Have you noticed that cricket fans and pundits are all expert mind-readers? With the emergence of twitter, these mind-readers are now noting down what they read so other people can see. The body-language experts are their allies. These are people who can spot when “heads drop” or spot “intent” with unerring accuracy. They can spot when a player is short on confidence, or is over-confident. They can spot fluctuations in confidence levels as they occur. They can tell who is trying and who is not, who is determined and who is scared. Put a man in cricket gear and point a camera at him, and his very being is laid bare to these experts just from a glance at the action on the magic screen. They say that it has happened, and it must be so. In the process, they have invented a whole corpus of terms.
Leadership, Mentality, Mental Strength, Mindset, Intent, Momentum, Confidence, Toughness, Captaincy, Effort, Character, Grit, Determination, Intensity, Galvanization, Guts, Wearing the Heart on the Sleeve, Checking the Right Boxes, Phlegmatic, Calm, Dropped Shoulders, Dropped Heads, Game Of Cat And Mouse, Maturity, Flair, Synergies, Gumption.
Somewhere, groaning under this lexical rubble, lies cricket - the encounter between bat and ball. We have come to prefer to discuss it the way the modern British monarchy presents itself to the world - cloaked in layer upon layer of symbolism, icons, ritual, euphemism and fantasy. This is so for the monarchy because the British monarchy is a fragile 19th century constitutional contraption which exists to preserve the ridiculous hereditary principle while stripping the hereditary monarch of all political power. It needs its fairy tales, protocol, capes, jewels, crowns, weddings and castles, because without those, there’s literally nothing there. But why is it so for cricket?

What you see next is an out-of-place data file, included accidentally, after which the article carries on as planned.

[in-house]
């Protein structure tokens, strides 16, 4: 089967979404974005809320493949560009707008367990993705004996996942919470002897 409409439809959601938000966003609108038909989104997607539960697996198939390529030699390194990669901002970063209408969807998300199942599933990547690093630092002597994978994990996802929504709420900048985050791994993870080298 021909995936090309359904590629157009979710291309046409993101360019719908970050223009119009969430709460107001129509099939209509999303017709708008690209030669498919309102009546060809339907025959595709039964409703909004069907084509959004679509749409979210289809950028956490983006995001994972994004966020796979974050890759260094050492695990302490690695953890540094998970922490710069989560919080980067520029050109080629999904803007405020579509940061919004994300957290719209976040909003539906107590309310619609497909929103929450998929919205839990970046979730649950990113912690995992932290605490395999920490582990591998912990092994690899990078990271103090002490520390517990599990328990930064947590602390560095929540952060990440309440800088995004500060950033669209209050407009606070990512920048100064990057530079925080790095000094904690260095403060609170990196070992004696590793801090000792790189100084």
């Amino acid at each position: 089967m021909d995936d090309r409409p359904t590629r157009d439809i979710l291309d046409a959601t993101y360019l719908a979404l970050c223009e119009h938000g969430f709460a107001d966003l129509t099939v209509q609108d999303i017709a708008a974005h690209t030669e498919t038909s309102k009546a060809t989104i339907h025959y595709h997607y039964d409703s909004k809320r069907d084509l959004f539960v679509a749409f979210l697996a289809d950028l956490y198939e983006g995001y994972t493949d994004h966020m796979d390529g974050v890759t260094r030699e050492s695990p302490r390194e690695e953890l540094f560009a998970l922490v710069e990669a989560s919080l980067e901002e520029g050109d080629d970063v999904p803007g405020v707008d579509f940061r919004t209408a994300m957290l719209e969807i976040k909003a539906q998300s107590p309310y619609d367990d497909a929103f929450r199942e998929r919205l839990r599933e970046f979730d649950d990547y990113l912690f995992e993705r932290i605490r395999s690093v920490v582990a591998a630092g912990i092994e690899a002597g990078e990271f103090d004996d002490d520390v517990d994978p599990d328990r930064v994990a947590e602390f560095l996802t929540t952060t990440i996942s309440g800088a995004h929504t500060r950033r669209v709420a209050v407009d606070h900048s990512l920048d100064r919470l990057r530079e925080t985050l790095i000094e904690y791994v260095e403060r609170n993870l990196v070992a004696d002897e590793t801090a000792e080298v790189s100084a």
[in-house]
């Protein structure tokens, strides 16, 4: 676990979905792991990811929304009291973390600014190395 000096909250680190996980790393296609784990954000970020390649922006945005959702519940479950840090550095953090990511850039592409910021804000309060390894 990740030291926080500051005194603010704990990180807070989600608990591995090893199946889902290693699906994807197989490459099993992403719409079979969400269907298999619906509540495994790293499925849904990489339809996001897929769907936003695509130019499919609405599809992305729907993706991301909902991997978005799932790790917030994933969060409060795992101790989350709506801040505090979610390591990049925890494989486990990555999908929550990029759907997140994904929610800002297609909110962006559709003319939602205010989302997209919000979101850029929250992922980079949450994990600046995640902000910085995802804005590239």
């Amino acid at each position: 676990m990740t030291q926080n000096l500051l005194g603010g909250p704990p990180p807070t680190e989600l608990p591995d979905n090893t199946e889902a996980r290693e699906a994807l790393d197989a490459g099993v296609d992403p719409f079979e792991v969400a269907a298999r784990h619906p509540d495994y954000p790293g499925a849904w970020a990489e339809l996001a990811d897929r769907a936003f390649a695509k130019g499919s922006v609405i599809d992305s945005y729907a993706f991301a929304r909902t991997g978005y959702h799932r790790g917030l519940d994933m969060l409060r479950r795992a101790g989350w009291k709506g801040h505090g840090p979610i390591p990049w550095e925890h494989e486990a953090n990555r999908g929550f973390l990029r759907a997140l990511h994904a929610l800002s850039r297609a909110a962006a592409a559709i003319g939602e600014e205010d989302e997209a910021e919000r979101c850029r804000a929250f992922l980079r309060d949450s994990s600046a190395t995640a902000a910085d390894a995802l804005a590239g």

Do we do it because deep down we all know that watching someone fling a ball at someone else standing 20 yards away holding a long wooden paddle is absurd on its face? Is it because nobody actually cares about the details of batting and bowling, but only about the ways in which batting and bowling form the canvas on which eruptions of jealousy, cowardice, nobility, heroism, glory, tragedy, climax, anti-climax and other ersatz emotional tropes which form the basis of the Soap Opera industry can be easily mounted? Even routine cricketing events and observations are thought of in terms of things like psychology. Here’s an example.
Pakistan’s openers were on their way to a century opening stand in their 2nd innings at the Ferozshah Kotla in Delhi in the 1999 winter. Later, after the game was over, Anil Kumble observed that “it was a question of one wicket”. Kumble’s observation is often cited as key psychological point about that chase - that somehow 1 wicket would change the mindset of the Pakistani batsmen and the Indian fielders and help them build momentum. Note that now we have two claims - one about the players minds and the other about something called “momentum”.
Neither is necessary. The simple cricket point Kumble was making was that it was much easier for batsmen to start against the new ball on that Kotla wicket, and much harder against the older ball. Breaking the stand which had developed with two set batsmen who started against the new ball would provide the spinners with a new batsman at one end. Kumble’s point could be fully explained purely in terms of the material conditions of the pitch, the tendency of wickets in India to be easier to play on when the ball was new, and the match as it had panned out until them (India produced an opening stand of 88 in their 1st innings and were bowled out for 252. In the 2nd, they lost an early wicket, but still reached 168/2 before being bowled out for 339. In that fourth innings Pakistan went from 101/0 to 207 all out.